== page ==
Page:Dictionary of National Biography volume 33.djvu/249

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he found him unskilled with his weapon. A catchpenny account of the affair was printed at the time under the title of ‘The Generous Husband, or Lord Lælius and the Fair Emilia,’ London, 1771, 16mo. Ligonier obtained a decree of divorce on 10 Dec. 1771, and thirteen years later the lady married a trooper in the blues at Northampton (Gent. Mag. 1771 p. 567, 1784 pt. i. p. 395). Ligonier married, secondly, Mary, second daughter of Lord-chancellor Northington, who survived him. At his death, without issue, in 1782, the title became extinct.

[Haag's La France Protestante, 2nd ed. by Bordier, Paris, 1877, vi. 91–4; Smiles's Huguenots in England, 6th ed. 1888; Dict. Univers. (Michaud), under ‘Ligonier;’ Anacharsis Combes's J. L. Ligonier—Une Étude, Castras, 1866, 12mo; Collins's Peerage, 4th ed. 1768, vi. 211 et seq.; Hayward's Essays—Marshal Saxe; Cannon's Hist. Rec. 7th Princess of Wales's Dragoon Guards; Anecdotes of the 4th Horse, in Colburn's United Service Mag. December 1833; A. N. C. Maclachlan's Order-book of William Augustus, Duke of Cumberland, Southampton, 1876, 8vo; Hamilton's Hist. Grenadier Guards, 1872, vol. ii.; Military Entry and Commission Books in Public Record Offices in London, and at the Four Courts, Dublin; Stanhope's Hist. of England; R. Chambers's Hist. of the Rebellion of 1745, new ed. 1869; Walpole's Hist. of George II; Walpole's Letters, vols. i. ii. iii. v. ix.; Brit. Mus. Addit. MSS. under ‘Ligonier.’]

H. M. C.

LILBURNE, JOHN (1614?–1657), political agitator, was the son of Richard Lilburne (d. 1667) of Thickley Puncherdon, Durham, by Margaret, daughter of Thomas Hixon, yeoman of the wardrobe to Queen Elizabeth (Visitation of Durham, 1615, p. 31 ; Foster, Durham Pedigrees, p. 215). His father signalised himself as one of the last persons to demand trial by battle in a civil suit (Rushworth, vii. 469). Robert Lilburne [q.v.] was his elder brother. A younger brother, Henry, served in Manchester's army, was in 1647 lieutenant-colonel in Robert Lilbune's regiment, declared for the king in August 1648, and was killed at the recapture of Tynemouth Castle of which be was governor (Rushworth, vii. 1226; Clarke Papers,i. 142,368,419; Carlyle Cromwell, Letter xxxix.) A cousin, Thomas, son of George Lilburne of Sunderland, was a staunch Cromwellian while the Protector lived, but in 1660 assisted Lord Fairfax against Lambert, and thus forwarded the Restoration (Thurloe, vii, 411,436; Cal. State Papers, Dom. 1659-60 p. 294, 1663-4 p. 445; Le Neve, Monumenta Anglieana, ii, 108).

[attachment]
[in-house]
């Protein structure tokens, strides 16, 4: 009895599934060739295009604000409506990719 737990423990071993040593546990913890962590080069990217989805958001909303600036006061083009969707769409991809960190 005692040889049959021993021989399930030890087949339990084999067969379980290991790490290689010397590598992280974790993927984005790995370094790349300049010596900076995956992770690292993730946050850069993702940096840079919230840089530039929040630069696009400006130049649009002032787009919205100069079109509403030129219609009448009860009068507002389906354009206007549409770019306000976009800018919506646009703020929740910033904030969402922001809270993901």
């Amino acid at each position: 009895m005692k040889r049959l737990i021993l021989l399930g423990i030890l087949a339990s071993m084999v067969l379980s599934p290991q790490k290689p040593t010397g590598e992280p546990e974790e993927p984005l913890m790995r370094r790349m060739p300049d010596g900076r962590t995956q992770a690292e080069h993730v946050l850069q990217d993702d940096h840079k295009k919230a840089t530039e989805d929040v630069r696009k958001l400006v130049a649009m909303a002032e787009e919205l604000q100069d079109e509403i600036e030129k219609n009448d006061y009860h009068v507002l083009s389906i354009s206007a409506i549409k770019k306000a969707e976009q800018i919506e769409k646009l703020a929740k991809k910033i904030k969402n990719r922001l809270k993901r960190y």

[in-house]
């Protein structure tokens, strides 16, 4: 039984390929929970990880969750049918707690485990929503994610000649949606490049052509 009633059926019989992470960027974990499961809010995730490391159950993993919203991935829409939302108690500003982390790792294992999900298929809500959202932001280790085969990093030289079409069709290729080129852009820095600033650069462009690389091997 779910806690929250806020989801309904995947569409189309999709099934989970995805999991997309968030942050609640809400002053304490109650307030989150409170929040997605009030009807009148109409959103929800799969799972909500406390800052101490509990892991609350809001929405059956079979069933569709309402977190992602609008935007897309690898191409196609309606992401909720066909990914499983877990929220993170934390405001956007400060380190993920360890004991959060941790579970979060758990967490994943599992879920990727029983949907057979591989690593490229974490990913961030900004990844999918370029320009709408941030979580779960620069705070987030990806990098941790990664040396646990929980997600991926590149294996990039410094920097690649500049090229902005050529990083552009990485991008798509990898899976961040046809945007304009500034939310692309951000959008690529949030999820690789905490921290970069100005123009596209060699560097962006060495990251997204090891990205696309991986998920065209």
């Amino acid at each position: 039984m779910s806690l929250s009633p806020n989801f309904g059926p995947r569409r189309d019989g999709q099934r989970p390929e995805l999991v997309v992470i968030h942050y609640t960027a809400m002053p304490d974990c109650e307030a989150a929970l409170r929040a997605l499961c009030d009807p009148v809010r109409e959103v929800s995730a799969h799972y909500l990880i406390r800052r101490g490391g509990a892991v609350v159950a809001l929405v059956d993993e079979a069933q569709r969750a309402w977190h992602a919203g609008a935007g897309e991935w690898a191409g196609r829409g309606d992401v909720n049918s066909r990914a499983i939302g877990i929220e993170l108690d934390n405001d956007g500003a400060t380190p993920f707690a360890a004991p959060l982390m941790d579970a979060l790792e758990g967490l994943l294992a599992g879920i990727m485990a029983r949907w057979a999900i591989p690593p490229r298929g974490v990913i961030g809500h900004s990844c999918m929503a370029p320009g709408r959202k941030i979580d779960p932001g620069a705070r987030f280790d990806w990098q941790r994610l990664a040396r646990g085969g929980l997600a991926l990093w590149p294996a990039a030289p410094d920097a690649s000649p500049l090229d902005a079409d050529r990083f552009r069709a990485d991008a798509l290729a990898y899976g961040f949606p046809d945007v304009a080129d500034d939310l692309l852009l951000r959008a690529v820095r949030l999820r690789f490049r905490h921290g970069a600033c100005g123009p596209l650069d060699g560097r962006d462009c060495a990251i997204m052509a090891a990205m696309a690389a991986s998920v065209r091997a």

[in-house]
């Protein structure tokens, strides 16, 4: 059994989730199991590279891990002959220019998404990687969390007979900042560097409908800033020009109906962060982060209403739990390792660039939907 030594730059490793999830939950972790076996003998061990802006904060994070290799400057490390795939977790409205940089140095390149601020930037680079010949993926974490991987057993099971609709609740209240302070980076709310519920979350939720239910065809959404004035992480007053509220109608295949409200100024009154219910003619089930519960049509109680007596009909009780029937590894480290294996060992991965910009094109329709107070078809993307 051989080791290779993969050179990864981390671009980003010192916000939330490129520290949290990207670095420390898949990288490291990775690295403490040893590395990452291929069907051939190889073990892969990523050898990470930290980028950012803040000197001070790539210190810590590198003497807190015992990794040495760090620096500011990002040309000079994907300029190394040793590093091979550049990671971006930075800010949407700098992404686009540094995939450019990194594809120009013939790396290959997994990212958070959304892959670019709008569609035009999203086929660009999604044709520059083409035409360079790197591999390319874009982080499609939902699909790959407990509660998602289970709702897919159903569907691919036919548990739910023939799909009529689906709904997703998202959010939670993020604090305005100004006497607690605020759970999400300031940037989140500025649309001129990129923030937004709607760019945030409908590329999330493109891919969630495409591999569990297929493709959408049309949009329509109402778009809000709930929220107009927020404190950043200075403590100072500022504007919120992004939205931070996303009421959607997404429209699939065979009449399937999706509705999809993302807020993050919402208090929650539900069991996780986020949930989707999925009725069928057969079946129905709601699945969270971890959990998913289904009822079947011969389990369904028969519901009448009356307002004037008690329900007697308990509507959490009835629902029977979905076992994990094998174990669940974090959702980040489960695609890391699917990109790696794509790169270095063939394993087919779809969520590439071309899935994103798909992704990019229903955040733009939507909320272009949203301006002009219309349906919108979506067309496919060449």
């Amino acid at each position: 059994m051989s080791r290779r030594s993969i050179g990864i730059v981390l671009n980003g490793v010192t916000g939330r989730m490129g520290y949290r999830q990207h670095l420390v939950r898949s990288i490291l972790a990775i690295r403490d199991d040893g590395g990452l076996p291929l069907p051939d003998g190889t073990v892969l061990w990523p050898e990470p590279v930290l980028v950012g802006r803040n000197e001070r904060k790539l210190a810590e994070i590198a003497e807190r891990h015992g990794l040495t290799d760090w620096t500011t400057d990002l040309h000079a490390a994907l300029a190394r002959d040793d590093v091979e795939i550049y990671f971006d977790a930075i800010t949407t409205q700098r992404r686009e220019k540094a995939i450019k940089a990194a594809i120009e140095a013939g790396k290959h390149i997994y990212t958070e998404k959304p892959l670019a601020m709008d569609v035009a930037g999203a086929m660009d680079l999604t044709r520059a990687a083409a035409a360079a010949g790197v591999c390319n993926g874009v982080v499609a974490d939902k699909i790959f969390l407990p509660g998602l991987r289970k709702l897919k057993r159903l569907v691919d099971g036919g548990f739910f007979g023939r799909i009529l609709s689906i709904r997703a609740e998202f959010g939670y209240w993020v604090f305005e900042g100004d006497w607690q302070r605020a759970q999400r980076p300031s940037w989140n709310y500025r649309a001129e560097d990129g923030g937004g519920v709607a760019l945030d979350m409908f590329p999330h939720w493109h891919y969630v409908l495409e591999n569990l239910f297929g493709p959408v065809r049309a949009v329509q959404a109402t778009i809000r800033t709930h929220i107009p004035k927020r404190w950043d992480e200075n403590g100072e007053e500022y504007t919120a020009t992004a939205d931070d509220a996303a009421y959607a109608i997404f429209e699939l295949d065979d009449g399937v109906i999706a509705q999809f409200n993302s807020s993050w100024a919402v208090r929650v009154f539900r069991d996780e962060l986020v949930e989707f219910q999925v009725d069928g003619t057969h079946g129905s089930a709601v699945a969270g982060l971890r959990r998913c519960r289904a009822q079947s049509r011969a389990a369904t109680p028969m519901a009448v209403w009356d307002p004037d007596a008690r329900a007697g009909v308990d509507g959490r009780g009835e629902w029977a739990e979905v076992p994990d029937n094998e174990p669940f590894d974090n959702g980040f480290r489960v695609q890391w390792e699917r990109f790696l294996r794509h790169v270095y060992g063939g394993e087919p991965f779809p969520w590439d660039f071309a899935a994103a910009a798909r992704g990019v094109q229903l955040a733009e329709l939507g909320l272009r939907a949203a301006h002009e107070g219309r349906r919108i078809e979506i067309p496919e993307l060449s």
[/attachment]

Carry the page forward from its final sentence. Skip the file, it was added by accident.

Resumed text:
Lilbune was born at Greenwich (Innocency and Truth Justified, 1645, p. 8). At the close of a letter appended to that pamphlet and dated 11 Nov. 1638, he describes himself as then in his twenty-second year; in the portrait prefixed to another he is described as twenty-three in 1641 (An Answer to Nine Arguments written by T. B., 1645). The 'Visitation' appears to prove that in each case his age was understated. He was educated at Newcastle and Auckland schools, and then apprenticed by his father to Thomas Hewson, a wholesale cloth merchant in London, with whom he remained from about 1630 to 1636 (The Legal Fundamental Liberties of the People of England, 1649, 2nd edit., p. 25; Innocency and Truth Justified, p.8). In his spare time he read Foxe's 'Book of Martyrs' and the Puritan divines, and about 1636 became acquainted with John Bastwick, then a prisoner in the Gatehouse. Lilbune'a connection with Bastwick, whose 'Litany' he had a hand in printing, obliged him to fly to Holland. The story that he was Prynne's servant seems to be untrue (Bastwick, Just Defence; Prynne, Liar Confounded, 1646, p. 2; Lilburne, Innocency and Truth, p. 7). On his return from Holland, Lilburne was arrested (11 Dec. 1637) and brought before the Star Chamber on the charge of printing and circulating unlicensed books, more especially Prynne's 'News from Ipswich.' In his examinations he refused to take the oath known as the 'ex-officio' oath—on the ground that he was not bound to criminate himself, and thus called in question the court's usual procedure (see GARDINER, History of England, viii. 248; Stephens, History of the Criminal Law, i. 343). As he persisted in his contumacy, he was sentenced (13 Feb. 1638) to be fined 500l., whipped, pilloried, and imprisoned till he obeyed (Rushworth, ii. 463-6; State Trials, iii. 1315-67). On 18 April 1638 Lilburne was whipped from the Fleet to Palace Yard. When he was pilloried he made a speech denouncing the bishops, threw some of Bastwick's tracts among the crowd, and, as he refused to be silent, was finally gagged. During his imprisonment he was treated with great barbarity (Lilburne, The Christian Man's Trial, 1641; A Copy of a Letter written by John Lilburne to the Wardens of the Fleet, 4 Oct. 1640; A True Relation of the Material Passage of Lieutenant-Colonel John Lilburne's as they were proved before the House of Peers, 13 Feb. 1645; State Trials, iii. 1315). He contrived, however, to write and to get printed an apology for separation from the church of England, entitled 'Come out of her, my people' (1639), and an account of his own punishment styled 'The Work of the Beast' (1638).